Hastie, T., Tibshirani, R., and Friedman, J. The Elements of Statistical Learning, Springer, 2009.

Course Schedule

Date

Topics

Reading

Assignments

4/2

Introduction

Syllabus

4/3

Preliminaries in Computational Intelligence, WinPython, WEKA

Ch 1

4/7

Overview of Neural Networks

Ch 2

4/9

Learning in NN

Ch 2

4/10

Learning in NN

Ch 2

Start HW 1 (graded)

4/14

The Perceptron Convergence Theorem

4/16

Multi-Layer Perceptron

Ch 3

HW 1 due

Start HW 2 (graded)

4/17

Multi-Layer Perceptron

Ch 3

4/21

Training, Testing, and Validation

Ch. 3

4/23

Data Pre-Processing, Regression, Universal Approximation, Classification, Time-Series Prediction

Ch. 3

HW 2 due

Start HW 3 (graded)

4/24

Unsupervised Learning: k-Means

Ch. 9

4/28

Unsupervised Learning  LVQ

Ch. 9

4/30

Unsupervised Learning: SOM

Ch. 9

5/1

Evolutionary Learning, Genetic Algorithms

Ch. 12

5/5

Genetic Algorithms, The Fundamental Theorem of Genetic Algorithms

Ch. 12

HW 3 due

Start HW 4 (graded)

5/7

Dimensionality Reduction & Feature Selection

Ch. 10

5/8

Dimensionality Reduction: PCA

Ch. 10

5/12

Radial Basis Function Network

Ch. 4

5/14

Support Vector Machines (SVM)

Ch. 5

LIBSVM

HW 4 due

Start HW 5 (graded)

5/15

Swarm Intelligence & Ant Colony Optimization

Dorigo and Parpinelli’s papers

5/19

Optimization and Search, Levenberg-Marquardt, Simulated Annealing

Ch. 11

5/21

Class cancelled

 

5/22

Class cancelled

 

 5/26

Memorial Day

No classes

Memorial Day

5/28

Probability and Learning: Naďve Bayes,, EM Algorithm, k-Nearest Neighbor

Ch. 8

HW 5 due

5/29

Fuzzy Systems

 

 

6/2

Hybrid Intelligent Systems, Expert Systems, Neuro-Fuzzy Systems

Cai & Kwan’s papers

6/4

Associative Memories: Hopfield NN & Boltzmann Machine

Meyder & Kiderlen’s paper

6/5

Project Presentations

6/9

Project Presentations: noon – 2:00

Laboratory Schedule

Date

Topics

Reading

Assignments

4/8

WinPython

Ch. 16

Use WinPython for Practice Questions (not graded)

4/15

Weka

Weka manual

Run Weka examples

(not graded)

4/22

Character Recognition

 

HW 2

4/29

Regression

 

HW 3

5/6

Regression

 

HW 3

5/13

GA Optimization

 

HW 4

5/20

GA for NN and Games

 

HW 5

5/27

Final Projects

 

6/3

Final Project

 

Honor Code: All work turned in for credit, including exams and all components of the project, are to be the work of the student whose name is on the exam or project. For all project components, the student can receive assistance from individuals other than the instructor only to ascertain the cause of errors. Thus you can get help if you need it to figure out why something doesn't work. You just can't get help from anyone, other than the instructor or TA, to figure out how to make something work. All solutions turned in for credit are to be your individual work and should demonstrate your problem solving skills, not someone else's. Help each other understand and debug the programming assignments. However, you should write the code for your programs yourself. Writing it yourself is the only way you will learn. Since everyone is writing their own code, no two programs should be the same or so similar that I could convert one to the other by a simple mechanical transformation (e.g. changing variable names and comments). I consider this plagiarism and a violation of academic code. The following text should appear on all assignments: “I pledge that I have neither given nor received help from anyone other than the instructor for all program components included here.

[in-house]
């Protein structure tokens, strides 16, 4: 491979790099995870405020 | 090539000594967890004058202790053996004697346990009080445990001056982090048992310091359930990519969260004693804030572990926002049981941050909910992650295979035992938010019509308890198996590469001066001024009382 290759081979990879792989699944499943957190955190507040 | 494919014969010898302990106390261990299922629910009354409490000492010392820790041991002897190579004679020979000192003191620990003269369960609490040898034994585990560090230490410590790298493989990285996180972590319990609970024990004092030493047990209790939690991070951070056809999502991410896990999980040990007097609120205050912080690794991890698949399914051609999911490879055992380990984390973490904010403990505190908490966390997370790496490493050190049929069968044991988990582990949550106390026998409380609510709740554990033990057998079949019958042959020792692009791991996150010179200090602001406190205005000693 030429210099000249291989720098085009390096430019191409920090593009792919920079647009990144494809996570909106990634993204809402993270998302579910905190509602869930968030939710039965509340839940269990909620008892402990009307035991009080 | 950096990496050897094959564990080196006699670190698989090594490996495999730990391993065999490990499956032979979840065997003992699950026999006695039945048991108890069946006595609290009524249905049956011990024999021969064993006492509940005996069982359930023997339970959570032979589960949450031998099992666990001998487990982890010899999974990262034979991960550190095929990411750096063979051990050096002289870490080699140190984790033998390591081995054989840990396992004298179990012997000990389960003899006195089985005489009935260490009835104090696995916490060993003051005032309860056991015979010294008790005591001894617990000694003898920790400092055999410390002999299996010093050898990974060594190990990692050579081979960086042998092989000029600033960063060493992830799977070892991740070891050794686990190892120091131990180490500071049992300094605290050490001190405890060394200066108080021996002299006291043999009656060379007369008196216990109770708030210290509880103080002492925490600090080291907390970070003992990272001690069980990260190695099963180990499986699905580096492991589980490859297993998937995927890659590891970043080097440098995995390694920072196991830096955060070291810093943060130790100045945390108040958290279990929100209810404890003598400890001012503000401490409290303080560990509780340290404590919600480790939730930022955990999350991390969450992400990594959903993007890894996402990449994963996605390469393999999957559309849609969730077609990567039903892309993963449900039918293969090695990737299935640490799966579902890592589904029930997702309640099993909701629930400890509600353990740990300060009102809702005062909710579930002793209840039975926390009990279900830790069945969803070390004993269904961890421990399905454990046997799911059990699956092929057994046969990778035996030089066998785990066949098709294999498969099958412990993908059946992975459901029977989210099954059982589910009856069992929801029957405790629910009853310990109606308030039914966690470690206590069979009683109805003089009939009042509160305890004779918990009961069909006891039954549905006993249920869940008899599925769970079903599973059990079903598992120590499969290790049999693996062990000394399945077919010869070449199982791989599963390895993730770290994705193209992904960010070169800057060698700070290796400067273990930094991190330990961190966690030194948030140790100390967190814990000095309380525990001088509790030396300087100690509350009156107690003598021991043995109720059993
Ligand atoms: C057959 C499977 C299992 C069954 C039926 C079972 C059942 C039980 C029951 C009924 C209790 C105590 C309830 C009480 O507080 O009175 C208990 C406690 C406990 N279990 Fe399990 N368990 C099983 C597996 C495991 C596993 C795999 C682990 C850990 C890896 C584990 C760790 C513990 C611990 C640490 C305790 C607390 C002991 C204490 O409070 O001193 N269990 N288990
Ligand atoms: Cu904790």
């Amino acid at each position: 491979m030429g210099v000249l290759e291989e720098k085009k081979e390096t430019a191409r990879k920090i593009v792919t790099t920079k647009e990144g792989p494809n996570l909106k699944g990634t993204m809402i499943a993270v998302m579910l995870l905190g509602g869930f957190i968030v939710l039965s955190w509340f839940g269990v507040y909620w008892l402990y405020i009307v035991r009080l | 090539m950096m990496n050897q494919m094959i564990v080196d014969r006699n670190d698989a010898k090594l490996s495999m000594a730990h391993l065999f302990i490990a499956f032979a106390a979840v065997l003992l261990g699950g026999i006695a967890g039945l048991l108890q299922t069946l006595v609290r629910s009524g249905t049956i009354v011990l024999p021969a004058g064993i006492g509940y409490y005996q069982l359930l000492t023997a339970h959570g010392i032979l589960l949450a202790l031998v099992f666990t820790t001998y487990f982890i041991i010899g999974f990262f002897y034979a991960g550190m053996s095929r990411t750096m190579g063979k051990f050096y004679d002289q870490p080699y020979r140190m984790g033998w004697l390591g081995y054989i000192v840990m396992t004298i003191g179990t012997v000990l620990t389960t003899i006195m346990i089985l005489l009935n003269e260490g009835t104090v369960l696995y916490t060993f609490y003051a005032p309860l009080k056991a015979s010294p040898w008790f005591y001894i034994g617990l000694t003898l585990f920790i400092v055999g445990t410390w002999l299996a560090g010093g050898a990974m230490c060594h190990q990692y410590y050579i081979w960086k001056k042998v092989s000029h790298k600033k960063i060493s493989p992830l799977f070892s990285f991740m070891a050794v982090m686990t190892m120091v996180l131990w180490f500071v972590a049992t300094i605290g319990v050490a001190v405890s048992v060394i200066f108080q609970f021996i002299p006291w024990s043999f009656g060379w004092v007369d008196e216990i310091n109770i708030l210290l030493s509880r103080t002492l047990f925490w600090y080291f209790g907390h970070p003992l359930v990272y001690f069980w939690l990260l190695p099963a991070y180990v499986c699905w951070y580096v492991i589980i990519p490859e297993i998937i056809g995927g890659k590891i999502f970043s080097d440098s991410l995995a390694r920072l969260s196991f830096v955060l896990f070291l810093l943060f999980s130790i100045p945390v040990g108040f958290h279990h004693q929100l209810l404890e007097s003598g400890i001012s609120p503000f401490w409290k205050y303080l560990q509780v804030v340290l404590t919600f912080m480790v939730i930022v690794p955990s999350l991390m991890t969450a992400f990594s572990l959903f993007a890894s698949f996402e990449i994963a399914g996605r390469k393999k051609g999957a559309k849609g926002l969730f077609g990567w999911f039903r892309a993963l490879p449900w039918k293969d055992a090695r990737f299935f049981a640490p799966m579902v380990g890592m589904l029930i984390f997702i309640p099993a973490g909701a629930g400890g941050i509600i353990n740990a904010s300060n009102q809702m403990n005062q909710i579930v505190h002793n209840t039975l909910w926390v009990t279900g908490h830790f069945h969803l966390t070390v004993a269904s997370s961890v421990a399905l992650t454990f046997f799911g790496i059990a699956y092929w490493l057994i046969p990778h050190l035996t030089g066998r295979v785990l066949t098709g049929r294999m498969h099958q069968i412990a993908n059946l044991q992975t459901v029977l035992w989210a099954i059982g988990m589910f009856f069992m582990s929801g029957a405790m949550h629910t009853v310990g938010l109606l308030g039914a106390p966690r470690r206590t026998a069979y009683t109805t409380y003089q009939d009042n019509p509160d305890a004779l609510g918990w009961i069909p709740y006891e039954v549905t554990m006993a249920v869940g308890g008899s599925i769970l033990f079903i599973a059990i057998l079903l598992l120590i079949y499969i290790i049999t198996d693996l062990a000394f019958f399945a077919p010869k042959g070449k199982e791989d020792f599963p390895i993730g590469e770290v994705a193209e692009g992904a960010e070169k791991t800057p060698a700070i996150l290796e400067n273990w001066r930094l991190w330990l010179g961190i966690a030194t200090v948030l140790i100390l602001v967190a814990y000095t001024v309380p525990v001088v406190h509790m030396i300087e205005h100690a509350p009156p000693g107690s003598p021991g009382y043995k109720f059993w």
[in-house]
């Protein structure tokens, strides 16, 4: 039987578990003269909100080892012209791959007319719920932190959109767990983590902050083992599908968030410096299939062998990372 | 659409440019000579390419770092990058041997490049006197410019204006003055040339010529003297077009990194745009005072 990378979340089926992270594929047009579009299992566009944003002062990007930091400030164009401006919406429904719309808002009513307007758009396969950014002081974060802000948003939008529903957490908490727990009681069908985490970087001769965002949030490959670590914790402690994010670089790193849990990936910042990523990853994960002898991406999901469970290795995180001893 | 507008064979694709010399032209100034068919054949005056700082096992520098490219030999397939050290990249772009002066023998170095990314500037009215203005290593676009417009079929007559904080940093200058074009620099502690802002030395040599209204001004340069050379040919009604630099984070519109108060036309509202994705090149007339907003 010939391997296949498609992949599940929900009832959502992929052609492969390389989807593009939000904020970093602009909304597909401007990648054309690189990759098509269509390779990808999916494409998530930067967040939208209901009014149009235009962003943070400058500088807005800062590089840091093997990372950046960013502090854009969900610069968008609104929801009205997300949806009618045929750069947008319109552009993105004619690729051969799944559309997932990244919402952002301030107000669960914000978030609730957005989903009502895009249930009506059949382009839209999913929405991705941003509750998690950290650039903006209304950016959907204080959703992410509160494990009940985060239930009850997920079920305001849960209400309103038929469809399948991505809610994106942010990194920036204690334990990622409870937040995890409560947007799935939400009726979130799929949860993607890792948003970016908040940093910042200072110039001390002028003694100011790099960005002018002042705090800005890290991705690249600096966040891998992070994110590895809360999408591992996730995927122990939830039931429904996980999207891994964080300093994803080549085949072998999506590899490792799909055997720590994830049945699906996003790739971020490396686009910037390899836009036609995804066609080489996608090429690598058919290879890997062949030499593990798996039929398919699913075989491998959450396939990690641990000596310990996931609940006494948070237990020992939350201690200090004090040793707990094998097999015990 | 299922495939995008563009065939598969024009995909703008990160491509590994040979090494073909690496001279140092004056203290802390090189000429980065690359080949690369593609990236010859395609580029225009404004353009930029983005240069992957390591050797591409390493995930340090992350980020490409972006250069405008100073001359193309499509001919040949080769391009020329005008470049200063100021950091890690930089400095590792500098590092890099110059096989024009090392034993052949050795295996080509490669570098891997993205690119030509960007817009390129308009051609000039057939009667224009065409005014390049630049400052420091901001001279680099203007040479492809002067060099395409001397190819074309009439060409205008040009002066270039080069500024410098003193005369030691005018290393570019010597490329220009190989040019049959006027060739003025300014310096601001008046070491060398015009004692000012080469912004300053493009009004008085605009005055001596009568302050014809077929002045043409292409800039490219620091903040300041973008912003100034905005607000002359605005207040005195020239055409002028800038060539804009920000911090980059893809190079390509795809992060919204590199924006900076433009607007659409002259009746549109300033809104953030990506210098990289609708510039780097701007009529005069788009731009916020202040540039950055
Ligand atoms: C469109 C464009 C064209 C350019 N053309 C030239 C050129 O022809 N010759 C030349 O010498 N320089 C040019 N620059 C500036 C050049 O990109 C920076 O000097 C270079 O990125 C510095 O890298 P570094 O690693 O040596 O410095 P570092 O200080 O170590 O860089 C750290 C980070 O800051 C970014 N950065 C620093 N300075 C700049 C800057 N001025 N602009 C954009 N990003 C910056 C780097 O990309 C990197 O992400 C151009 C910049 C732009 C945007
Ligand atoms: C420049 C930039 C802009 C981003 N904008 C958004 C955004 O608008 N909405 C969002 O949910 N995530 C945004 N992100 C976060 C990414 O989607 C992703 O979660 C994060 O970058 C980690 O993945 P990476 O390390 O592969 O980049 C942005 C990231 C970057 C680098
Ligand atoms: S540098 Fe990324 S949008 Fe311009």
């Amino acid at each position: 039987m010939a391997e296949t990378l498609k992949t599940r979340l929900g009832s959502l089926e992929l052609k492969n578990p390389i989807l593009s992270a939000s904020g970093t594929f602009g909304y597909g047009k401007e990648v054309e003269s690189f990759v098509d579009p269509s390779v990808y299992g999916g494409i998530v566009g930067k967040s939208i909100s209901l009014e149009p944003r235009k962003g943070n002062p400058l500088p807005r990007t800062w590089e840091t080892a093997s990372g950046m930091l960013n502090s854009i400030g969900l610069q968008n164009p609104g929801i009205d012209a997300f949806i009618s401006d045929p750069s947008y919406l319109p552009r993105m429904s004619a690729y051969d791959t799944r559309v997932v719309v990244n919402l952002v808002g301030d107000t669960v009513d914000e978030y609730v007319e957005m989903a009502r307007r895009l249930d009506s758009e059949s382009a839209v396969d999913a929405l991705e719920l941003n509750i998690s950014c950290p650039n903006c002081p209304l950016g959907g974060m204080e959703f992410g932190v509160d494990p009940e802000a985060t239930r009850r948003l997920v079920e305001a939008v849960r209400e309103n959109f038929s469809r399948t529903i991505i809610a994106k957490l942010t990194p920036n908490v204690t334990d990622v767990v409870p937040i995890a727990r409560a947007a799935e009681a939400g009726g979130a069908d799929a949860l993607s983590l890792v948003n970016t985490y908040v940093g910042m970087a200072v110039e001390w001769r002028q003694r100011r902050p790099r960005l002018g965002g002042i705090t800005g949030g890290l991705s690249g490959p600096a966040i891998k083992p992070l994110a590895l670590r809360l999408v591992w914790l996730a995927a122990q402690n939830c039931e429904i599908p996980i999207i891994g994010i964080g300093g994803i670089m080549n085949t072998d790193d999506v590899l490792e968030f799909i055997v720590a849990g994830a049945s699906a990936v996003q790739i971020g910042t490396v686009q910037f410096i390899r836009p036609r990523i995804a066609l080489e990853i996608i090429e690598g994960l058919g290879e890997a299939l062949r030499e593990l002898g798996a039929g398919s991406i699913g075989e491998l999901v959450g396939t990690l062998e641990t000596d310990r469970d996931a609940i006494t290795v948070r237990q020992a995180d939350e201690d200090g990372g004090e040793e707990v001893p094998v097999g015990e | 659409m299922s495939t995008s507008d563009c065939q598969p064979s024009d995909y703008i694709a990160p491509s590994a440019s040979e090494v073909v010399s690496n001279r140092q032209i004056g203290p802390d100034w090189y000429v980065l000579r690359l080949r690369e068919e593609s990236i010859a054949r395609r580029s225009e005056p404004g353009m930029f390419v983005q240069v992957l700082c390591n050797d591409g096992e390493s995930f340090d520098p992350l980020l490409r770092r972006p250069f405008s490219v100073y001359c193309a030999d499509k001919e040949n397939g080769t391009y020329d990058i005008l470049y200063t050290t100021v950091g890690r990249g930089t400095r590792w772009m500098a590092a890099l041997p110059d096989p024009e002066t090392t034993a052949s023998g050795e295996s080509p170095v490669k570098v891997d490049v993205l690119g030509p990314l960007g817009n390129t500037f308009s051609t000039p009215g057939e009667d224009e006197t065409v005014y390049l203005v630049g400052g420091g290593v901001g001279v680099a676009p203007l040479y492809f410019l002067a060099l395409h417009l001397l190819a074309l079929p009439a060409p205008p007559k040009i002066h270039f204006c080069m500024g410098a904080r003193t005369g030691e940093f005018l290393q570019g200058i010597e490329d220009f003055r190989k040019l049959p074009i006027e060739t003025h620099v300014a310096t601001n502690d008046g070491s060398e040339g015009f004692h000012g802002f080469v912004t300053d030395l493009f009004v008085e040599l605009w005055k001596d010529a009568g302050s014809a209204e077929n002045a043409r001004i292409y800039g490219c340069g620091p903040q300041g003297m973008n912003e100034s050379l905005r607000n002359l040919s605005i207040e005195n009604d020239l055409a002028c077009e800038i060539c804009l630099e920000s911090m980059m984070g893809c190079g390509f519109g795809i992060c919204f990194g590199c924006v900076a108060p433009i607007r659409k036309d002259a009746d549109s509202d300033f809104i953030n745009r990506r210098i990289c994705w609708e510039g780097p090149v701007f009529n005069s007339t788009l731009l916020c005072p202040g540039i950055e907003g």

First violation: Students must meet with the instructor. In most cases, the grade will be split between the authors of the copied programs. Second violation: Students will receive no credit for the assignment, an incident letter will be placed on file in the Computer Science Department, and the matter referred to the Computer Science Department Chair.

Class Attendance: Class attendance is expected and recorded.

ADA Statement: Students with disabilities who wish to set up academic adjustment in this class should give me a copy of their "Confirmation of Eligibility for Academic Adjustment" from the Disability Support Services Office as soon as possible so we can discuss how the approved adjustment will be implemented in this class. Students without this form should contact the Disability Support Services Office, Buillon 205 or dssrecept@cwu.edu or 963-2171.

Caveat: The schedule and procedures for this course are subject to change. It is the student's responsibility to learn of and adjust to changes.